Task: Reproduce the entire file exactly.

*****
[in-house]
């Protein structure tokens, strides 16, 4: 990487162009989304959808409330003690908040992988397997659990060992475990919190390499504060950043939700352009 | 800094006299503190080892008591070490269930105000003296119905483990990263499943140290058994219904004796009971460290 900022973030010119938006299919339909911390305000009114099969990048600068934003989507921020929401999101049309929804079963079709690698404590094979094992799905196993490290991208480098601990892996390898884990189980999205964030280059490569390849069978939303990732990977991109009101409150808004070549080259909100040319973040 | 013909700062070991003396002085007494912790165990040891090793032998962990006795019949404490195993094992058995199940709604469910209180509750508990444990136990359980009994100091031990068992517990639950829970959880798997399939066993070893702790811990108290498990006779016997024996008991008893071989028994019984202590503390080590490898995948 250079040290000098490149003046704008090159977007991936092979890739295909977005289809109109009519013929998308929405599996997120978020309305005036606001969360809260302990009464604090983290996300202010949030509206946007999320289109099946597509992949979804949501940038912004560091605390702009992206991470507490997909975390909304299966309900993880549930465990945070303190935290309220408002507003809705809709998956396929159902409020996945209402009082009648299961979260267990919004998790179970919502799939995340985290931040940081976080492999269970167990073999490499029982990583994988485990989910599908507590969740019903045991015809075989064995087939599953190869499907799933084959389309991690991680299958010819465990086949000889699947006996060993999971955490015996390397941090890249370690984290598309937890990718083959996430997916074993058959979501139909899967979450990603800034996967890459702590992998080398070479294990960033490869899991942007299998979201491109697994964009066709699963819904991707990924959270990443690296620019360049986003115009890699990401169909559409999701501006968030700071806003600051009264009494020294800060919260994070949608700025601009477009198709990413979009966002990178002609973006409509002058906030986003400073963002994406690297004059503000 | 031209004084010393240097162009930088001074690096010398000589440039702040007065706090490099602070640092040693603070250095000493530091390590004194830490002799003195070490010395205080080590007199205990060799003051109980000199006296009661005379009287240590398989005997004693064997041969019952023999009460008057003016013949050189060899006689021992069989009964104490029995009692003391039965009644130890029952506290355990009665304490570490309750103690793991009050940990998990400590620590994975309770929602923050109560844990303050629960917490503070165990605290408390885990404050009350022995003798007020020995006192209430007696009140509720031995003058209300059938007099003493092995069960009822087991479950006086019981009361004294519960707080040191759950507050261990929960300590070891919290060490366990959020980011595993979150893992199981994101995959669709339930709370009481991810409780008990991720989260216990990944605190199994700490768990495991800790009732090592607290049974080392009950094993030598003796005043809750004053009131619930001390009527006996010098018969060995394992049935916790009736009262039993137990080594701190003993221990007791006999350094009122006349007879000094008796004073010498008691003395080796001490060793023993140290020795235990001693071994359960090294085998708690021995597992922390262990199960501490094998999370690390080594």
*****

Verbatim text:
[in-house]
């Protein structure tokens, strides 16, 4: 990487162009989304959808409330003690908040992988397997659990060992475990919190390499504060950043939700352009 | 800094006299503190080892008591070490269930105000003296119905483990990263499943140290058994219904004796009971460290 900022973030010119938006299919339909911390305000009114099969990048600068934003989507921020929401999101049309929804079963079709690698404590094979094992799905196993490290991208480098601990892996390898884990189980999205964030280059490569390849069978939303990732990977991109009101409150808004070549080259909100040319973040 | 013909700062070991003396002085007494912790165990040891090793032998962990006795019949404490195993094992058995199940709604469910209180509750508990444990136990359980009994100091031990068992517990639950829970959880798997399939066993070893702790811990108290498990006779016997024996008991008893071989028994019984202590503390080590490898995948 250079040290000098490149003046704008090159977007991936092979890739295909977005289809109109009519013929998308929405599996997120978020309305005036606001969360809260302990009464604090983290996300202010949030509206946007999320289109099946597509992949979804949501940038912004560091605390702009992206991470507490997909975390909304299966309900993880549930465990945070303190935290309220408002507003809705809709998956396929159902409020996945209402009082009648299961979260267990919004998790179970919502799939995340985290931040940081976080492999269970167990073999490499029982990583994988485990989910599908507590969740019903045991015809075989064995087939599953190869499907799933084959389309991690991680299958010819465990086949000889699947006996060993999971955490015996390397941090890249370690984290598309937890990718083959996430997916074993058959979501139909899967979450990603800034996967890459702590992998080398070479294990960033490869899991942007299998979201491109697994964009066709699963819904991707990924959270990443690296620019360049986003115009890699990401169909559409999701501006968030700071806003600051009264009494020294800060919260994070949608700025601009477009198709990413979009966002990178002609973006409509002058906030986003400073963002994406690297004059503000 | 031209004084010393240097162009930088001074690096010398000589440039702040007065706090490099602070640092040693603070250095000493530091390590004194830490002799003195070490010395205080080590007199205990060799003051109980000199006296009661005379009287240590398989005997004693064997041969019952023999009460008057003016013949050189060899006689021992069989009964104490029995009692003391039965009644130890029952506290355990009665304490570490309750103690793991009050940990998990400590620590994975309770929602923050109560844990303050629960917490503070165990605290408390885990404050009350022995003798007020020995006192209430007696009140509720031995003058209300059938007099003493092995069960009822087991479950006086019981009361004294519960707080040191759950507050261990929960300590070891919290060490366990959020980011595993979150893992199981994101995959669709339930709370009481991810409780008990991720989260216990990944605190199994700490768990495991800790009732090592607290049974080392009950094993030598003796005043809750004053009131619930001390009527006996010098018969060995394992049935916790009736009262039993137990080594701190003993221990007791006999350094009122006349007879000094008796004073010498008691003395080796001490060793023993140290020795235990001693071994359960090294085998708690021995597992922390262990199960501490094998999370690390080594």